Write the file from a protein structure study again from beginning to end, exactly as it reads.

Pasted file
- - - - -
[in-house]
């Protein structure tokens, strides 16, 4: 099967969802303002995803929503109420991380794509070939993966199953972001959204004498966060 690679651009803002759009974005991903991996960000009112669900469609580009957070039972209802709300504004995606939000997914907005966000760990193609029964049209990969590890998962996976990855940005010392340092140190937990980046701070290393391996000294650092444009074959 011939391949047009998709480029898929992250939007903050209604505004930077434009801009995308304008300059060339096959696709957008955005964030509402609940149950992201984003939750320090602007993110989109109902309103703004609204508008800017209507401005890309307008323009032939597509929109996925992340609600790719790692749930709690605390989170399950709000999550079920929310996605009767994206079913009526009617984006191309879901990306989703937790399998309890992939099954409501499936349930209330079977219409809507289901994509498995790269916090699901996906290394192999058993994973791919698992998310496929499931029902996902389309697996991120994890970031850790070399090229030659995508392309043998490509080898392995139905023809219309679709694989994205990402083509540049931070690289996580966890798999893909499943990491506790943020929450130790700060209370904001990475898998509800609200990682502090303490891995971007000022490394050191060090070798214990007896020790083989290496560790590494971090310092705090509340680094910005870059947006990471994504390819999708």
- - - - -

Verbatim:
[in-house]
């Protein structure tokens, strides 16, 4: 099967969802303002995803929503109420991380794509070939993966199953972001959204004498966060 690679651009803002759009974005991903991996960000009112669900469609580009957070039972209802709300504004995606939000997914907005966000760990193609029964049209990969590890998962996976990855940005010392340092140190937990980046701070290393391996000294650092444009074959 011939391949047009998709480029898929992250939007903050209604505004930077434009801009995308304008300059060339096959696709957008955005964030509402609940149950992201984003939750320090602007993110989109109902309103703004609204508008800017209507401005890309307008323009032939597509929109996925992340609600790719790692749930709690605390989170399950709000999550079920929310996605009767994206079913009526009617984006191309879901990306989703937790399998309890992939099954409501499936349930209330079977219409809507289901994509498995790269916090699901996906290394192999058993994973791919698992998310496929499931029902996902389309697996991120994890970031850790070399090229030659995508392309043998490509080898392995139905023809219309679709694989994205990402083509540049931070690289996580966890798999893909499943990491506790943020929450130790700060209370904001990475898998509800609200990682502090303490891995971007000022490394050191060090070798214990007896020790083989290496560790590494971090310092705090509340680094910005870059947006990471994504390819999708």